Review by Lizzie Guilfoyle
IT'S A STORY that captures the imagination perhaps more than
any other and it's true - not a masterpiece of fictional ingenuity
but an historical fact that, on Tuesday, April 28, 1789, a mutiny
led by Master's Mate, Fletcher Christian, occurred on a relatively
insignificant little ship called the Bounty.
It happened close to the island of Tofua, in the southern Pacific
ocean, as Bounty, under the command of Lieutenant Bligh, was making
her way from Tahiti to the West Indies, with a cargo of breadfruit
trees - breadfruit being a new and, perhaps more importantly,
cheap food for the islands' slave population. But why did it happen?
The majority of us would, no doubt, cite Bligh as the cause -
a brutal officer who abused his men; simple men for the most part
who, on that April morning, were still coming to terms with leaving
the delights (and there were many) of an island paradise and the
daunting prospect of a long and difficult voyage ahead.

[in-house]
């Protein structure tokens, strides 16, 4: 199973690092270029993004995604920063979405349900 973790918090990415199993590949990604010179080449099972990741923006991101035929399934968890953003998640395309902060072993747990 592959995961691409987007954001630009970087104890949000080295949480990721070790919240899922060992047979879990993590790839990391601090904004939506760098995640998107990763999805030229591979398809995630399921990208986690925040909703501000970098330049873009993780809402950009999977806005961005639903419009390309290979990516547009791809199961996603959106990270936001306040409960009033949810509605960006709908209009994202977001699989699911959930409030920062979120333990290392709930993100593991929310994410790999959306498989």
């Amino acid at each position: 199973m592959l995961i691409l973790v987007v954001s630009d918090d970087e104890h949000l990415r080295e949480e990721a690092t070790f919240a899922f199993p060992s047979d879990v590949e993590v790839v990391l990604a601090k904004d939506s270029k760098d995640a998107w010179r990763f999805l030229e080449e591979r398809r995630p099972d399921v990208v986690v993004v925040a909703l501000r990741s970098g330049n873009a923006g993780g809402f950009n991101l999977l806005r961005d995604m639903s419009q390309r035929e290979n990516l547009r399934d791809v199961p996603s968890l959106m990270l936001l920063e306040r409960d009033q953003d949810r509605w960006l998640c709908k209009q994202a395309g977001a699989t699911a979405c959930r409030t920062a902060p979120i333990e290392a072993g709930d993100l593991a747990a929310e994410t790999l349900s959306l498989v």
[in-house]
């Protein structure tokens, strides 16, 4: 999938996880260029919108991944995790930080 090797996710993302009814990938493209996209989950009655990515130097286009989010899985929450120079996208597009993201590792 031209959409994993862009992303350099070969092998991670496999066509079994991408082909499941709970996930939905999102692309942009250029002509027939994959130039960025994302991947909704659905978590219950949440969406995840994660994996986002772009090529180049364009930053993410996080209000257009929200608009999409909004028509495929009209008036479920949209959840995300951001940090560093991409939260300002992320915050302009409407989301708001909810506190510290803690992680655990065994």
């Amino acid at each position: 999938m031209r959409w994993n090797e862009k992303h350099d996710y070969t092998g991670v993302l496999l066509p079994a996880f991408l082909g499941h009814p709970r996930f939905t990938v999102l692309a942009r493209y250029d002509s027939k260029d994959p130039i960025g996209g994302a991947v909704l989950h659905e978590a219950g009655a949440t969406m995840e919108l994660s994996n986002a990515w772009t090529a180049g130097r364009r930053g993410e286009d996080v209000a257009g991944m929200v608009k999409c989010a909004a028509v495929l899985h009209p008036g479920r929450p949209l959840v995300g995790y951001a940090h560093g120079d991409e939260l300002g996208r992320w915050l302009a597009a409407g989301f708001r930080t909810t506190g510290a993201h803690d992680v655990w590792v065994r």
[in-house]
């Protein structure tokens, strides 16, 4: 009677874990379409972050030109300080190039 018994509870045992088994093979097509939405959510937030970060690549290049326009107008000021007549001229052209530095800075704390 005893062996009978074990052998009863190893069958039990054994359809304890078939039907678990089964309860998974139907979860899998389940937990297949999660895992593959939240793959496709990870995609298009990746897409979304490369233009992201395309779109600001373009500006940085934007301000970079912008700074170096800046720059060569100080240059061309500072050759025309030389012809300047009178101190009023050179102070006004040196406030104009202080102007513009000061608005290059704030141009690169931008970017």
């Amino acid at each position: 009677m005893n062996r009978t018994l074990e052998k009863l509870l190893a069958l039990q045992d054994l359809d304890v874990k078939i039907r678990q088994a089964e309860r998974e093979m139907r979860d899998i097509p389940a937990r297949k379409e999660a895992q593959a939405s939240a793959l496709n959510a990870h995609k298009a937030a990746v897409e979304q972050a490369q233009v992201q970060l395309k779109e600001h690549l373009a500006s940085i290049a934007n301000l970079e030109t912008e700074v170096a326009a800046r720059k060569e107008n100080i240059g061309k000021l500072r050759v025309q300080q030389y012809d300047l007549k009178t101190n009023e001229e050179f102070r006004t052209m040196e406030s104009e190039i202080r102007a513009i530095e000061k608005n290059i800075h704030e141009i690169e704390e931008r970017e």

And why would we think otherwise? After all, we've been indoctrinated
by Hollywood in three lavish screen versions of the story, as
well as a West End musical, to sympathize with Christian rather
Now though, comes Caroline Alexander's meticulously researched
book, The Bounty - The True Story of the Mutiny
on the Bounty, in which she endeavours to set the record straight,
once and for all.
It's a beautifully written account, made totally believable by
numerous and cleverly interwoven quotations from actual records.
In this, there is inevitably a discrepancy of style and grammar
that isn't always easy but it's something worth persevering with
as, ultimately, it works extremely well.
And her account isn't just about the mutiny. It does, in fact,
encompass every aspect of the event, its aftermath and the people
whose lives it touched.
Furthermore, it paints a vivid and often disturbing picture
of life in the 18th Century - not only in England but at sea,
on tropical islands and, surprisingly maybe, in France where the
Revolution was at its height.
Also included, are a number of maps and photographs so, in many
instances, faces can be put to names. The one omission, and I
have to say I'm disappointed, is Fletcher Christian. Means though,
I can stick with Mel Gibson!
This surely will be the definitive account of one of England's
most infamous historical episodes. So, what really did happen
on that ill-fated breadfruit voyage of 1789?
To find out, you'll have to read Alexander's account yourself.
Suffice to say, it proves indubitably, that human nature is constant,
regardless of time or place. And not necessarily, in the way you're